Oil Drops as Uncertainty over OPEC+ Output Blurs Supply Expectations

Oil prices slipped on Monday as reports of disputes among OPEC+ members on their production quotas next year heightened supply uncertainties amid higher demand expectations during the first quarter of 2024.
International benchmark crude Brent traded at $79.81 per barrel at 9.56 a.m. local time (0656 GMT), a 0.83% decrease from the closing price of $80.48 a barrel in the previous trading session on Friday.
The American benchmark, West Texas Intermediate (WTI), traded at the same time at $74.90 per barrel, down 0.84% from Friday’s close of $75.54 per barrel.
Brent oil fell below Saudi Arabia’s floor price of $80 a barrel, raising the possibility of a rollover of the current production cuts or a further increase to these levels.
Saudi Arabia has been imposing an output cut of approximately 1.5 million barrels per day (bpd) that will continue until the end of the year, on top of its contribution to the group’s joint cut of 2 million bpd to extend until the end of 2024.
Meanwhile, the most recent oil market analysis from the International Energy Agency shows that the first quarter of next year will see an average of 101.5 million barrels of oil consumed globally. If OPEC+ production cuts continue, the average global oil supply is expected to reach 102.8 million barrels per day over that time. Despite production reductions, this represents a surplus of almost 1.3 million barrels per day.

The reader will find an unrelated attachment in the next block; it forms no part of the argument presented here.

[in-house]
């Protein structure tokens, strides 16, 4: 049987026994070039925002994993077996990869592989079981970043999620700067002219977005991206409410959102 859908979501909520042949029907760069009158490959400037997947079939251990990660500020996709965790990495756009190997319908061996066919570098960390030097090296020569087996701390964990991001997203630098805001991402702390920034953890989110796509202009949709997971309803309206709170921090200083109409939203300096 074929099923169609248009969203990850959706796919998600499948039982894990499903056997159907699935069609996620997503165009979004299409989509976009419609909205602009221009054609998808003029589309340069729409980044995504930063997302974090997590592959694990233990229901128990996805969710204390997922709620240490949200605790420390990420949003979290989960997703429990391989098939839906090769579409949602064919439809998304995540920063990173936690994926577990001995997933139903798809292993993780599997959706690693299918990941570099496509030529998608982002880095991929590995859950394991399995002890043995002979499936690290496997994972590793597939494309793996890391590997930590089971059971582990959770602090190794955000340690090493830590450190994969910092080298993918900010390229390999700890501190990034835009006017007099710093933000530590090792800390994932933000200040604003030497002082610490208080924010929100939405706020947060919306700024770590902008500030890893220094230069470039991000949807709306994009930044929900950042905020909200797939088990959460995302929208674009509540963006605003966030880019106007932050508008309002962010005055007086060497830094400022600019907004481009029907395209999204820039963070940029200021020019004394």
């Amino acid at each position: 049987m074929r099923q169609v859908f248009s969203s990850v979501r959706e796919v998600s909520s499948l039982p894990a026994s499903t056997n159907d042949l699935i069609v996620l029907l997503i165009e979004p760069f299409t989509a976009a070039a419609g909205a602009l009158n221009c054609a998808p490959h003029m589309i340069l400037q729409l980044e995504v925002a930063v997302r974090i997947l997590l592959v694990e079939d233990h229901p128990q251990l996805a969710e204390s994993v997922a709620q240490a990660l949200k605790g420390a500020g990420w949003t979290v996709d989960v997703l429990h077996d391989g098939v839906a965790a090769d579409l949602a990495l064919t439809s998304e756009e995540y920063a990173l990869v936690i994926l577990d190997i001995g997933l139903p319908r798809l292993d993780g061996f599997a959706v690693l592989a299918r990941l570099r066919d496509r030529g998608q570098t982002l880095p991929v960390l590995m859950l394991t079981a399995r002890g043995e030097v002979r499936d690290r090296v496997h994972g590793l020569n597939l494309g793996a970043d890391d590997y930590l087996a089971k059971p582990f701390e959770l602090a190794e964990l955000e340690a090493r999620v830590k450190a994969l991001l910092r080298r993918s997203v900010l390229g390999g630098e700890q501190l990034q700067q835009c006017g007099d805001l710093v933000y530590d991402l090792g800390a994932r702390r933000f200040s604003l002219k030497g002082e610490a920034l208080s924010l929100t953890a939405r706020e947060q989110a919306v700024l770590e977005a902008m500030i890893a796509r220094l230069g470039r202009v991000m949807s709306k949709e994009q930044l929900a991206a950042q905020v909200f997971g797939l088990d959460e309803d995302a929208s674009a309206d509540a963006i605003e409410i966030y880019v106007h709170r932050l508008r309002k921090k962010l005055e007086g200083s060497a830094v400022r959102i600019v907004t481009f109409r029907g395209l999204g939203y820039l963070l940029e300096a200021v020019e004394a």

Uncertainty in the market has further intensified after the group’s decision to postpone its much-anticipated meeting by four days, from Nov. 26 to Nov. 30, when decisions are expected over the production quotas to be imposed from January onwards.
There are divisions in the organization because some members want to expand production in response to forecasts of a rise in demand in the first quarter of next year.
Investors are now monitoring the statements of US Fed officials to seek direction about the next interest rate decision of the world’s largest economy, the US. Market players will also follow macroeconomic data from China.
Although the four-day humanitarian pause during the Israel-Palestine conflict temporarily eased concerns about the possible impacts on oil trading routes, tension in the region has intensified after the Israeli Chief of General Staff Herzi Halevi said Israel would resume pressure “to release most of the hostages held in Gaza.”

About Parvin Faghfouri Azar

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